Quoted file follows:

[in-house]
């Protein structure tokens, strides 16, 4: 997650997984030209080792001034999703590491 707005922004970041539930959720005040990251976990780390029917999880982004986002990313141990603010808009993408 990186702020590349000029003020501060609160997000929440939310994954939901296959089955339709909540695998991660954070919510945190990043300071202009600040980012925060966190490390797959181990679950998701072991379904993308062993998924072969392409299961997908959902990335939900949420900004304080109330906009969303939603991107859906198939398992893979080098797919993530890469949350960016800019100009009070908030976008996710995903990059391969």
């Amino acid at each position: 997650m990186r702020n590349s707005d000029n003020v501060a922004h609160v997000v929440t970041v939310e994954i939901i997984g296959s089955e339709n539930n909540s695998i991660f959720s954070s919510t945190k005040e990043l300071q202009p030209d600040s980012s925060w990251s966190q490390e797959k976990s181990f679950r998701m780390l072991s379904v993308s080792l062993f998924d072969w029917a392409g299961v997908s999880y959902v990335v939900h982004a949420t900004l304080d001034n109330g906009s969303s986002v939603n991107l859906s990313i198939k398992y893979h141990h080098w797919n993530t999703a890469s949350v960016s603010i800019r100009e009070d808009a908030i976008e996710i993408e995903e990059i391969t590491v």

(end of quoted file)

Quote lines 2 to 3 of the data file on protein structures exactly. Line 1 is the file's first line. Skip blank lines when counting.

């Protein structure tokens, strides 16, 4: 997650997984030209080792001034999703590491 707005922004970041539930959720005040990251976990780390029917999880982004986002990313141990603010808009993408 990186702020590349000029003020501060609160997000929440939310994954939901296959089955339709909540695998991660954070919510945190990043300071202009600040980012925060966190490390797959181990679950998701072991379904993308062993998924072969392409299961997908959902990335939900949420900004304080109330906009969303939603991107859906198939398992893979080098797919993530890469949350960016800019100009009070908030976008996710995903990059391969």
């Amino acid at each position: 997650m990186r702020n590349s707005d000029n003020v501060a922004h609160v997000v929440t970041v939310e994954i939901i997984g296959s089955e339709n539930n909540s695998i991660f959720s954070s919510t945190k005040e990043l300071q202009p030209d600040s980012s925060w990251s966190q490390e797959k976990s181990f679950r998701m780390l072991s379904v993308s080792l062993f998924d072969w029917a392409g299961v997908s999880y959902v990335v939900h982004a949420t900004l304080d001034n109330g906009s969303s986002v939603n991107l859906s990313i198939k398992y893979h141990h080098w797919n993530t999703a890469s949350v960016s603010i800019r100009e009070d808009a908030i976008e996710i993408e995903e990059i391969t590491v």